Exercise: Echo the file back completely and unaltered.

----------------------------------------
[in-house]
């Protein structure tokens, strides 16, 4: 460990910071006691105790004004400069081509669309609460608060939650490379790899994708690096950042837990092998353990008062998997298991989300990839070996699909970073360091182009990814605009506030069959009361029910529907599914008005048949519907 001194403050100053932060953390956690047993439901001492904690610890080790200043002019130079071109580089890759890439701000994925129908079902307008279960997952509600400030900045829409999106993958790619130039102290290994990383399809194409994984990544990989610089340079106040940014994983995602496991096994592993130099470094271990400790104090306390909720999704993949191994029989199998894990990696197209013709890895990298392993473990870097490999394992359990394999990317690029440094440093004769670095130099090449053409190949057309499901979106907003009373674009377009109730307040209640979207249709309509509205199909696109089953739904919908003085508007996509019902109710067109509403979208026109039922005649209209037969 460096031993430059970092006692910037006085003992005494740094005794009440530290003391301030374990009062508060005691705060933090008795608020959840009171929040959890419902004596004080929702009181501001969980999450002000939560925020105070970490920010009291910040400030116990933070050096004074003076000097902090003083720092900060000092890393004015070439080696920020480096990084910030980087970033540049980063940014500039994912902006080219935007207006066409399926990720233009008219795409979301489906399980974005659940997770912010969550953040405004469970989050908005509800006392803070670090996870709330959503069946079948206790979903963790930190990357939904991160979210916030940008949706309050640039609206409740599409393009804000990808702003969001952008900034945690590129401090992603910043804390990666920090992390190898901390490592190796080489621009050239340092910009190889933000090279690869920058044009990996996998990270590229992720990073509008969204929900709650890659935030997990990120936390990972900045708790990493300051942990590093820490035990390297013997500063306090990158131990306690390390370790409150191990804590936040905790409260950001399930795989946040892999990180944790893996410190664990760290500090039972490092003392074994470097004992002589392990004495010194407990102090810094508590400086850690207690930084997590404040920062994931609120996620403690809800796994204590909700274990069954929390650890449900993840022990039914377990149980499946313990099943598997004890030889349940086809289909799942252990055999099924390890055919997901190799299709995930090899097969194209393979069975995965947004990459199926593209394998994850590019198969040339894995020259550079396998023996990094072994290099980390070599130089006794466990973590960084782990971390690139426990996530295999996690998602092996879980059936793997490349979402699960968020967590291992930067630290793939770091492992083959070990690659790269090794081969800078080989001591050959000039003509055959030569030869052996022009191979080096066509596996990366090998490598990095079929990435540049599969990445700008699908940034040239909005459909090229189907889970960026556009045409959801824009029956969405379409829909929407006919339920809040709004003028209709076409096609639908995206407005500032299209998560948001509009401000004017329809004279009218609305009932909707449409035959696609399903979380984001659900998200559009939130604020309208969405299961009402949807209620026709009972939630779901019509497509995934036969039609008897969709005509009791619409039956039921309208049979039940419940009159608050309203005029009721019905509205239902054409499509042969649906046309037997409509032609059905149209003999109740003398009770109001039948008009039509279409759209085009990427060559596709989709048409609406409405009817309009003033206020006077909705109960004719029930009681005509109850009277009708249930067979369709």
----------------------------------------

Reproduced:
[in-house]
């Protein structure tokens, strides 16, 4: 460990910071006691105790004004400069081509669309609460608060939650490379790899994708690096950042837990092998353990008062998997298991989300990839070996699909970073360091182009990814605009506030069959009361029910529907599914008005048949519907 001194403050100053932060953390956690047993439901001492904690610890080790200043002019130079071109580089890759890439701000994925129908079902307008279960997952509600400030900045829409999106993958790619130039102290290994990383399809194409994984990544990989610089340079106040940014994983995602496991096994592993130099470094271990400790104090306390909720999704993949191994029989199998894990990696197209013709890895990298392993473990870097490999394992359990394999990317690029440094440093004769670095130099090449053409190949057309499901979106907003009373674009377009109730307040209640979207249709309509509205199909696109089953739904919908003085508007996509019902109710067109509403979208026109039922005649209209037969 460096031993430059970092006692910037006085003992005494740094005794009440530290003391301030374990009062508060005691705060933090008795608020959840009171929040959890419902004596004080929702009181501001969980999450002000939560925020105070970490920010009291910040400030116990933070050096004074003076000097902090003083720092900060000092890393004015070439080696920020480096990084910030980087970033540049980063940014500039994912902006080219935007207006066409399926990720233009008219795409979301489906399980974005659940997770912010969550953040405004469970989050908005509800006392803070670090996870709330959503069946079948206790979903963790930190990357939904991160979210916030940008949706309050640039609206409740599409393009804000990808702003969001952008900034945690590129401090992603910043804390990666920090992390190898901390490592190796080489621009050239340092910009190889933000090279690869920058044009990996996998990270590229992720990073509008969204929900709650890659935030997990990120936390990972900045708790990493300051942990590093820490035990390297013997500063306090990158131990306690390390370790409150191990804590936040905790409260950001399930795989946040892999990180944790893996410190664990760290500090039972490092003392074994470097004992002589392990004495010194407990102090810094508590400086850690207690930084997590404040920062994931609120996620403690809800796994204590909700274990069954929390650890449900993840022990039914377990149980499946313990099943598997004890030889349940086809289909799942252990055999099924390890055919997901190799299709995930090899097969194209393979069975995965947004990459199926593209394998994850590019198969040339894995020259550079396998023996990094072994290099980390070599130089006794466990973590960084782990971390690139426990996530295999996690998602092996879980059936793997490349979402699960968020967590291992930067630290793939770091492992083959070990690659790269090794081969800078080989001591050959000039003509055959030569030869052996022009191979080096066509596996990366090998490598990095079929990435540049599969990445700008699908940034040239909005459909090229189907889970960026556009045409959801824009029956969405379409829909929407006919339920809040709004003028209709076409096609639908995206407005500032299209998560948001509009401000004017329809004279009218609305009932909707449409035959696609399903979380984001659900998200559009939130604020309208969405299961009402949807209620026709009972939630779901019509497509995934036969039609008897969709005509009791619409039956039921309208049979039940419940009159608050309203005029009721019905509205239902054409499509042969649906046309037997409509032609059905149209003999109740003398009770109001039948008009039509279409759209085009990427060559596709989709048409609406409405009817309009003033206020006077909705109960004719029930009681005509109850009277009708249930067979369709």